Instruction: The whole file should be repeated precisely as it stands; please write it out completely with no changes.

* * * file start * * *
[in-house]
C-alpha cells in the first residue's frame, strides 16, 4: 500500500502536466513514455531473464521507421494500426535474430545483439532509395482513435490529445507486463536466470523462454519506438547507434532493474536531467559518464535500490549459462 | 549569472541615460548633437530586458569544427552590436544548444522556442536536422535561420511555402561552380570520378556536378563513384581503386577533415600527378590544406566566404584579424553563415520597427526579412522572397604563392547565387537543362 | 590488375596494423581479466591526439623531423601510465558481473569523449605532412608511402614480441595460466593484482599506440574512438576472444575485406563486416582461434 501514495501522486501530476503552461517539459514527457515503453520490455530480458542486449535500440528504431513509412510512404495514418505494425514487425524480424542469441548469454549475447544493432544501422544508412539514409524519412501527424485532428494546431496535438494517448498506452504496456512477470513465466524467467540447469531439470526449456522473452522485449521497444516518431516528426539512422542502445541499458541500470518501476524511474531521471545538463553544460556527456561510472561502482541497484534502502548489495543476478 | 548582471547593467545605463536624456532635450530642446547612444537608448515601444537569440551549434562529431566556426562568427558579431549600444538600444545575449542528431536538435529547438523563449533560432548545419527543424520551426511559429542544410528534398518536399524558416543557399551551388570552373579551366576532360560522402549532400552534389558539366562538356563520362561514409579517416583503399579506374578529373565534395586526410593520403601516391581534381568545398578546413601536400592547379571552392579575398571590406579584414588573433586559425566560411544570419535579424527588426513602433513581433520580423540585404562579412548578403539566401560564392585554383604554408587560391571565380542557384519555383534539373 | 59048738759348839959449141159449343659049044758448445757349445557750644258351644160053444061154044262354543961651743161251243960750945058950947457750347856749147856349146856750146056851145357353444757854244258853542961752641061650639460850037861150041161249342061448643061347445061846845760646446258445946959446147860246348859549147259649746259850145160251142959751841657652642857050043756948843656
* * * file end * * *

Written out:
[in-house]
C-alpha cells in the first residue's frame, strides 16, 4: 500500500502536466513514455531473464521507421494500426535474430545483439532509395482513435490529445507486463536466470523462454519506438547507434532493474536531467559518464535500490549459462 | 549569472541615460548633437530586458569544427552590436544548444522556442536536422535561420511555402561552380570520378556536378563513384581503386577533415600527378590544406566566404584579424553563415520597427526579412522572397604563392547565387537543362 | 590488375596494423581479466591526439623531423601510465558481473569523449605532412608511402614480441595460466593484482599506440574512438576472444575485406563486416582461434 501514495501522486501530476503552461517539459514527457515503453520490455530480458542486449535500440528504431513509412510512404495514418505494425514487425524480424542469441548469454549475447544493432544501422544508412539514409524519412501527424485532428494546431496535438494517448498506452504496456512477470513465466524467467540447469531439470526449456522473452522485449521497444516518431516528426539512422542502445541499458541500470518501476524511474531521471545538463553544460556527456561510472561502482541497484534502502548489495543476478 | 548582471547593467545605463536624456532635450530642446547612444537608448515601444537569440551549434562529431566556426562568427558579431549600444538600444545575449542528431536538435529547438523563449533560432548545419527543424520551426511559429542544410528534398518536399524558416543557399551551388570552373579551366576532360560522402549532400552534389558539366562538356563520362561514409579517416583503399579506374578529373565534395586526410593520403601516391581534381568545398578546413601536400592547379571552392579575398571590406579584414588573433586559425566560411544570419535579424527588426513602433513581433520580423540585404562579412548578403539566401560564392585554383604554408587560391571565380542557384519555383534539373 | 59048738759348839959449141159449343659049044758448445757349445557750644258351644160053444061154044262354543961651743161251243960750945058950947457750347856749147856349146856750146056851145357353444757854244258853542961752641061650639460850037861150041161249342061448643061347445061846845760646446258445946959446147860246348859549147259649746259850145160251142959751841657652642857050043756948843656